Don’t let their good work go unnoticed. Make sure improvements and results are shared in every avenue possible, including company meetings, newsletters, intranet, annual reviews, and more.
As much as you can, celebrate specific people by name. Which brings us to the final point...
- Work from the Top Down (Recognition)
We’ve said before that recognition is like a secret weapon in the war for customer loyalty. People love it when someone notices what they’ve been up to.
The same principle applies to employees, maybe more dramatically. We’ve already said you should point out high performers, but what they’d really like is to hear from their bigwigs.
Nearly one-third of employees would rather be recognized in a company-wide email from an executive than receive a bonus of $500 (BambooHR)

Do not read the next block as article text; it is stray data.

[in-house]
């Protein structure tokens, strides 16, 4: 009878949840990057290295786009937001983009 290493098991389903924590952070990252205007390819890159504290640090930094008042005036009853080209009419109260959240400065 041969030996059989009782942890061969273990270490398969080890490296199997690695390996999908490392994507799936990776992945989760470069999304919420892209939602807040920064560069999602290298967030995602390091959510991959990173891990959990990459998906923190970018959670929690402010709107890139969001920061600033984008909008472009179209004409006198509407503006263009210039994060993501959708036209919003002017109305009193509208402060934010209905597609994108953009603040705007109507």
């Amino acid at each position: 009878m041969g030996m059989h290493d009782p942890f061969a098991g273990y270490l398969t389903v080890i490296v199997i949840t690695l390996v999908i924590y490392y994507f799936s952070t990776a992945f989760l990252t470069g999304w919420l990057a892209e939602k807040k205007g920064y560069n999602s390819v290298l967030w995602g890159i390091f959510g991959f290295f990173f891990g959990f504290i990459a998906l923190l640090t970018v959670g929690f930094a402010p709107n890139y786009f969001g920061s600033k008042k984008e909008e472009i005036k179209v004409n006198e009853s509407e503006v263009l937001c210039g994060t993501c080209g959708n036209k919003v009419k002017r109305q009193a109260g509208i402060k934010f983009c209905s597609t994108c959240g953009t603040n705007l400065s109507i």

People want to create results, and dangit, they want powerful people to notice.
Your work here starts at the top.
Help upper management recognize the value of investing in employee engagement and reducing churn. Speak in terms they understand, such as how engagement reduces risk and lowers costs while increasing customer spend and loyalty.
33% of senior leaders believe employee loyalty has a direct relationship to profits (American Management Association)
Just a third?! Hoo wee, there’s work to be done here!.
As you get the big shots on board, work on those who report to them, the managers of your company. Make sure they understand why their department matters, and use specific measures when possible.